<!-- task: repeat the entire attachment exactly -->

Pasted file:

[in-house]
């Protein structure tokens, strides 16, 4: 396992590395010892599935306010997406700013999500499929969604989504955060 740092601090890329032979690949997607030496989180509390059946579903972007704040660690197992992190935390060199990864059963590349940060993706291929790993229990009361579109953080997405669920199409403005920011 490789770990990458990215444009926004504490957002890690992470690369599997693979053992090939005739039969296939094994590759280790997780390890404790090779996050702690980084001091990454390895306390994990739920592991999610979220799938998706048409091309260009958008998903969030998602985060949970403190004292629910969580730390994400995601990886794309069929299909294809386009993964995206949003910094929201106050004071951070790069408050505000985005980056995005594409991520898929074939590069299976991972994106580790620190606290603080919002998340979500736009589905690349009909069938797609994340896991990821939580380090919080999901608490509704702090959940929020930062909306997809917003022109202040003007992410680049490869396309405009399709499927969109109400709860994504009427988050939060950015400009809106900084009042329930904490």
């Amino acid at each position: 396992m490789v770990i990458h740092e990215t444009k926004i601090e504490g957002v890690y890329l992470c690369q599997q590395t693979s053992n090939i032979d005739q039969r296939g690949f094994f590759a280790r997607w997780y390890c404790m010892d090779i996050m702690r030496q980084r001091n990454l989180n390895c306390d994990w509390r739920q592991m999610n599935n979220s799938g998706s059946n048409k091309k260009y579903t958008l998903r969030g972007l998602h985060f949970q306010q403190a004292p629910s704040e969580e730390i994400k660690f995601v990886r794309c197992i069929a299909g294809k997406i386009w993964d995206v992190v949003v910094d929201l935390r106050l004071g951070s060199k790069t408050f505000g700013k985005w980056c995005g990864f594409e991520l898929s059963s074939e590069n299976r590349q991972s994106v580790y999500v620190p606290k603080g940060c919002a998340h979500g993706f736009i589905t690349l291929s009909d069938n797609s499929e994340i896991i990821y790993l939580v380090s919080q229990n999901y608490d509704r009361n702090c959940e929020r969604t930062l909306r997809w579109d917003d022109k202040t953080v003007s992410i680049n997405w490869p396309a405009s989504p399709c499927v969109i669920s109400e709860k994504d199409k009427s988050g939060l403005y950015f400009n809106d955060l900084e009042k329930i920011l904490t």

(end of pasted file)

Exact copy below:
[in-house]
């Protein structure tokens, strides 16, 4: 396992590395010892599935306010997406700013999500499929969604989504955060 740092601090890329032979690949997607030496989180509390059946579903972007704040660690197992992190935390060199990864059963590349940060993706291929790993229990009361579109953080997405669920199409403005920011 490789770990990458990215444009926004504490957002890690992470690369599997693979053992090939005739039969296939094994590759280790997780390890404790090779996050702690980084001091990454390895306390994990739920592991999610979220799938998706048409091309260009958008998903969030998602985060949970403190004292629910969580730390994400995601990886794309069929299909294809386009993964995206949003910094929201106050004071951070790069408050505000985005980056995005594409991520898929074939590069299976991972994106580790620190606290603080919002998340979500736009589905690349009909069938797609994340896991990821939580380090919080999901608490509704702090959940929020930062909306997809917003022109202040003007992410680049490869396309405009399709499927969109109400709860994504009427988050939060950015400009809106900084009042329930904490």
């Amino acid at each position: 396992m490789v770990i990458h740092e990215t444009k926004i601090e504490g957002v890690y890329l992470c690369q599997q590395t693979s053992n090939i032979d005739q039969r296939g690949f094994f590759a280790r997607w997780y390890c404790m010892d090779i996050m702690r030496q980084r001091n990454l989180n390895c306390d994990w509390r739920q592991m999610n599935n979220s799938g998706s059946n048409k091309k260009y579903t958008l998903r969030g972007l998602h985060f949970q306010q403190a004292p629910s704040e969580e730390i994400k660690f995601v990886r794309c197992i069929a299909g294809k997406i386009w993964d995206v992190v949003v910094d929201l935390r106050l004071g951070s060199k790069t408050f505000g700013k985005w980056c995005g990864f594409e991520l898929s059963s074939e590069n299976r590349q991972s994106v580790y999500v620190p606290k603080g940060c919002a998340h979500g993706f736009i589905t690349l291929s009909d069938n797609s499929e994340i896991i990821y790993l939580v380090s919080q229990n999901y608490d509704r009361n702090c959940e929020r969604t930062l909306r997809w579109d917003d022109k202040t953080v003007s992410i680049n997405w490869p396309a405009s989504p399709c499927v969109i669920s109400e709860k994504d199409k009427s988050g939060l403005y950015f400009n809106d955060l900084e009042k329930i920011l904490t």